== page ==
Proximity to transplant center and outcome among liver transplant patients.

Webb, Gwilym J and Hodson, James and Chauhan, Abhishek and O'Grady, John and Neuberger, James M and Hirschfield, Gideon M and Ferguson, James W (2019) Proximity to transplant center and outcome among liver transplant patients. American journal of transplantation : official journal of the American Society of Transplantation and the American Society of Transplant Surgeons, 19 (1). pp. 208-220. ISSN 1600-6143. This article is available to all UHB staff and students via ASK Discovery tool http://tinyurl.com/z795c8c by using their USB Athens login IDs

Full text not available from this repository.
Official URL: https://onlinelibrary.wiley.com/doi/epdf/10.1111/a...

Abstract

In the United States, distance from liver transplant center correlates with worsened outcomes; the effects of geography elsewhere are unassessed. We performed a national registry analysis of United Kingdom listings for liver transplantation (1995-2014) and assessed whether travel time to transplant center correlates with outcome. There were 11 188 listings assessed (8490 transplanted), with a median travel time to center of 60 minutes (range 36-86). Of the national population, 3.38 × 10 (55.1%) reside ≥60 minutes from a center, and 7.65 × 10 (12.5%) >119 minutes. After competing risk analysis, increasing travel time was associated with an increased risk of death after listing (subdistribution hazard ratios relative to <60 minutes of 1.33 for 60-119 and 1.27 for >119 minutes; P < 0.001) and reduced likelihood of transplantation or recovery (0.94 and 0.86; P < 0.001). Among those transplanted, travel time was not associated with retransplant-free survival (P = 0.532). We used our model to examine optimal placement of a new center and identify a single site with a total travel time reduction of ≈10%. Our findings of disparities in accessibility of liver transplantation showed worse outcomes following listing in those distant from their transplant center, and our description of a method to model a new center complement existing data and support similar analyses of other networks.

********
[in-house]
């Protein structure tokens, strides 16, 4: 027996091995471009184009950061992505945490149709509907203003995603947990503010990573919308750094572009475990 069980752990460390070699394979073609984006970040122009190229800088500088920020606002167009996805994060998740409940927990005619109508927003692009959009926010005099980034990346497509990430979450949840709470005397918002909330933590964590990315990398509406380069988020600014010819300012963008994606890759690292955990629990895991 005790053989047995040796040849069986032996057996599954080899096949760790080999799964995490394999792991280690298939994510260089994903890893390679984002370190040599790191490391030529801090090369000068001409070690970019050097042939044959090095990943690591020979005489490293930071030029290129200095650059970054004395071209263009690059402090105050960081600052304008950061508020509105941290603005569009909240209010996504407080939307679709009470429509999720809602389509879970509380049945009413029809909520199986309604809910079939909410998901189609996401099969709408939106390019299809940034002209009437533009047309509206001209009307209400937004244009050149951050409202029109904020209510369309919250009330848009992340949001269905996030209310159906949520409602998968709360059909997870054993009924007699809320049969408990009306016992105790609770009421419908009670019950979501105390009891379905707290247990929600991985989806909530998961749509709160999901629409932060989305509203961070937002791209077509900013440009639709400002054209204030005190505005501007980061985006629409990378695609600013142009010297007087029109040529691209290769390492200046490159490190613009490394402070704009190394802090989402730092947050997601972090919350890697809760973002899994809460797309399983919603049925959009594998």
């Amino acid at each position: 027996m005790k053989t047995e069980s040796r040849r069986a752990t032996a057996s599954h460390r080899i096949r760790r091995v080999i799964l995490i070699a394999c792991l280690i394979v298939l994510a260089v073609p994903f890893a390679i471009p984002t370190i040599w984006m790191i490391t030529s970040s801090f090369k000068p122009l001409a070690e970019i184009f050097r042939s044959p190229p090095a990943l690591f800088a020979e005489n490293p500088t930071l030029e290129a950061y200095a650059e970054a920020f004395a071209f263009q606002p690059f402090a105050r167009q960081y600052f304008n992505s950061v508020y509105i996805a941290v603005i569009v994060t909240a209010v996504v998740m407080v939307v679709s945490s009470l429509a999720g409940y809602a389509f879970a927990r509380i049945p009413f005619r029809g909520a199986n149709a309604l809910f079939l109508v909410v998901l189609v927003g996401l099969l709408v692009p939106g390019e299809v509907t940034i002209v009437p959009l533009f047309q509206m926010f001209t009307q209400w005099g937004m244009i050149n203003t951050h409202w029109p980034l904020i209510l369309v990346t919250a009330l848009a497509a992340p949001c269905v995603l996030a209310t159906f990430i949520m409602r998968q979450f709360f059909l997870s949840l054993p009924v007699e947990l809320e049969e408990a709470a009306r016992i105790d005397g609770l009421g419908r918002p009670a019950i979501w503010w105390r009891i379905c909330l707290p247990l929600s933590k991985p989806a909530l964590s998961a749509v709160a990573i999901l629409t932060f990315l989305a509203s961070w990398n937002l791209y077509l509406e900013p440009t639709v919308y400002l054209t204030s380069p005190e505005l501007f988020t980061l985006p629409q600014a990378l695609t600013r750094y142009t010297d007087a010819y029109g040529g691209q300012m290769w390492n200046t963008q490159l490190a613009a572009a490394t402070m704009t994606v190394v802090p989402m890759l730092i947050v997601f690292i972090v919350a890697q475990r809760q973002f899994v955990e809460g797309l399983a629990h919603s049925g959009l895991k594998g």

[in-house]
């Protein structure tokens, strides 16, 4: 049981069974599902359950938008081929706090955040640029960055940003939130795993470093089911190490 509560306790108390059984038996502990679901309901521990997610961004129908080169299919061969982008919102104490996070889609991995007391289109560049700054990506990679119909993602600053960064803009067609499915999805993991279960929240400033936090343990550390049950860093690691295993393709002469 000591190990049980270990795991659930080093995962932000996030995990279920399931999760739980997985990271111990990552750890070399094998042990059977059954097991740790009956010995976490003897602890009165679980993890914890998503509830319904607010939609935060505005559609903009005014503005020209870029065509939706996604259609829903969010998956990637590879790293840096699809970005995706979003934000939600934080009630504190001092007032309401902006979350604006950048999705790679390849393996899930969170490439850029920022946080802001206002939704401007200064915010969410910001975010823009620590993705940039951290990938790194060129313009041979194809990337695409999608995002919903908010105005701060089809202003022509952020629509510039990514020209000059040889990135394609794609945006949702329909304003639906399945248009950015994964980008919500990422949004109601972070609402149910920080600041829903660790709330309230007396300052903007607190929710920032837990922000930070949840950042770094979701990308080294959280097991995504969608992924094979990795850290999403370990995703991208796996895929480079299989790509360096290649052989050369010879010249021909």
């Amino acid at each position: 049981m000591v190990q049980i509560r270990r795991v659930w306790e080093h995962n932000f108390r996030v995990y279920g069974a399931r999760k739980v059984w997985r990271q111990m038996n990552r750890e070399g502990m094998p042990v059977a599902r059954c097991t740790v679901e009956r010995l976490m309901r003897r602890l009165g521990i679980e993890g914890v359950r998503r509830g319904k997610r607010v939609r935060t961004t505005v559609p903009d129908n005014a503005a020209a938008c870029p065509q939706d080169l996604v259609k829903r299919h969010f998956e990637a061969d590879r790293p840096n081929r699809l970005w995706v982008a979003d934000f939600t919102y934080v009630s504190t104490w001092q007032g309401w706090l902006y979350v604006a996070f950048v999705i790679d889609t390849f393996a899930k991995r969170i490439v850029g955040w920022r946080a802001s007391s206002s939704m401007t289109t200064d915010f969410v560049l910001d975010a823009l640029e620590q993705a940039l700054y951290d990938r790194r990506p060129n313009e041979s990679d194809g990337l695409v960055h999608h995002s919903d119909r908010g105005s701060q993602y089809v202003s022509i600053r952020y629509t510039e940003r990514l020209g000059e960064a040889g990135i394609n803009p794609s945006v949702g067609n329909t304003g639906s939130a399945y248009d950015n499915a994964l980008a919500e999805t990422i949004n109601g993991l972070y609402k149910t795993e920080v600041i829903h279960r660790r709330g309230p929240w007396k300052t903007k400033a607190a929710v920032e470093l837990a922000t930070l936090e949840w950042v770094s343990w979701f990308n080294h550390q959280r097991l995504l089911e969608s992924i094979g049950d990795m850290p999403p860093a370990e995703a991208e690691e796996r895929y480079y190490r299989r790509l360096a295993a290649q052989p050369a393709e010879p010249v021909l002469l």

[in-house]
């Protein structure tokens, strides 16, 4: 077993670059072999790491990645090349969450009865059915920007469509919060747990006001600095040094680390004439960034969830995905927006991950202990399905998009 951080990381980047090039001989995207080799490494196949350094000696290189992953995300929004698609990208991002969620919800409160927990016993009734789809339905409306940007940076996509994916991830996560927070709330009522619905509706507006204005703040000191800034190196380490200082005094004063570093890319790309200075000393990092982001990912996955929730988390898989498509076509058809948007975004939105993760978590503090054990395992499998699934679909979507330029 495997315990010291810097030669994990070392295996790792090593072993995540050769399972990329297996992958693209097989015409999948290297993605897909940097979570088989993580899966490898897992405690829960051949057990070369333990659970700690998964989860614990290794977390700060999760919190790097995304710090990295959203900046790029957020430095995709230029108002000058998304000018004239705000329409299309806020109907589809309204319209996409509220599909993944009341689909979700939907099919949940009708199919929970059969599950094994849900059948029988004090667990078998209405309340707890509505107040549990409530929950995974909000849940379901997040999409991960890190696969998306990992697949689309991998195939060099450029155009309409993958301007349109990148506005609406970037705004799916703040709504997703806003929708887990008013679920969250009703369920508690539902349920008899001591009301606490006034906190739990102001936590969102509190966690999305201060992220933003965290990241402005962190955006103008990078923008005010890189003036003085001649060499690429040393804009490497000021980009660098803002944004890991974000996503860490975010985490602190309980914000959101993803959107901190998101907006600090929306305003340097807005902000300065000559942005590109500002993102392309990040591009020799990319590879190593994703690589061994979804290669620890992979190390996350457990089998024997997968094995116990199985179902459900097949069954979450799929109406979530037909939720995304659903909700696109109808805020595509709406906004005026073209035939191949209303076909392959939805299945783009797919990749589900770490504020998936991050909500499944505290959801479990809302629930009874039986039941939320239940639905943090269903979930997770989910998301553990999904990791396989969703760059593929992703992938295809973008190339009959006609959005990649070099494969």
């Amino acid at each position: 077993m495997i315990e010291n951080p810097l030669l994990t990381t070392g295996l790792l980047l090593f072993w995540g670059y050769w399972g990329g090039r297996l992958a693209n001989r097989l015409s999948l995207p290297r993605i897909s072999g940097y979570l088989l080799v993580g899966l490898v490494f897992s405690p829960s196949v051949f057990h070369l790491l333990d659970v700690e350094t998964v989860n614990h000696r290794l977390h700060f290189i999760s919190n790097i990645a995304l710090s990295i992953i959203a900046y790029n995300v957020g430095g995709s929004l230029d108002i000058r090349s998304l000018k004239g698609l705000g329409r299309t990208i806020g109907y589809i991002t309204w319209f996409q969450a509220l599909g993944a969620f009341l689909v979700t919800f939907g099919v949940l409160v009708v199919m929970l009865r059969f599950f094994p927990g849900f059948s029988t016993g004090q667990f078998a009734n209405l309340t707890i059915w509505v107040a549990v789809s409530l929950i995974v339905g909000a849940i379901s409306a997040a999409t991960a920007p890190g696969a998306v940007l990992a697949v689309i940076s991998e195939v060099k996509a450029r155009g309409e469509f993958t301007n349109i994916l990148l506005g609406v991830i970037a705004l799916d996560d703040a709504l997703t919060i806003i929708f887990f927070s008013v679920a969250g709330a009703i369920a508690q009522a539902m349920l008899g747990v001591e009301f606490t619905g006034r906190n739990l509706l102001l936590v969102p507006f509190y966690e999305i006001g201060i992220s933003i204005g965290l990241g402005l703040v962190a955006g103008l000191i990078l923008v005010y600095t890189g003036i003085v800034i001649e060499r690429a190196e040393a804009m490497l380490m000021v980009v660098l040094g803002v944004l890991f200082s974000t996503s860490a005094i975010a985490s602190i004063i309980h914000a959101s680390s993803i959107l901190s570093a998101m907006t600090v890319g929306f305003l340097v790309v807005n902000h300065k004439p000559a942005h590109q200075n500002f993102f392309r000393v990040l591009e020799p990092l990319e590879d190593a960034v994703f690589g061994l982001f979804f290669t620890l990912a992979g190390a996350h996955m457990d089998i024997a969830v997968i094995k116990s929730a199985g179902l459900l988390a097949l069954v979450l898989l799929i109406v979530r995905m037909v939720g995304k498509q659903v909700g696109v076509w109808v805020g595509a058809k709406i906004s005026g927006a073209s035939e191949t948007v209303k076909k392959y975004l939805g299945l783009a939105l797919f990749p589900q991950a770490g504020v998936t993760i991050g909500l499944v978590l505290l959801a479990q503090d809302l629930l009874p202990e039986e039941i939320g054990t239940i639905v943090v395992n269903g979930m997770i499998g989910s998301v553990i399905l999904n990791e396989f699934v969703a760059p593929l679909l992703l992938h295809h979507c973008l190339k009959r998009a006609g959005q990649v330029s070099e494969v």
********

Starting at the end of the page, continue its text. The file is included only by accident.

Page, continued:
Item Type: Article
Additional Information: This article is available to all UHB staff and students via ASK Discovery tool http://tinyurl.com/z795c8c by using their USB Athens login IDs
Subjects: WI Digestive system. Gastroenterology
Related URLs:
Depositing User: Stephen Yates
Date Deposited: 21 Apr 2020 13:34
Last Modified: 10 Jul 2020 13:30
URI: http://www.repository.uhblibrary.co.uk/id/eprint/3002

Actions (login required)

View Item View Item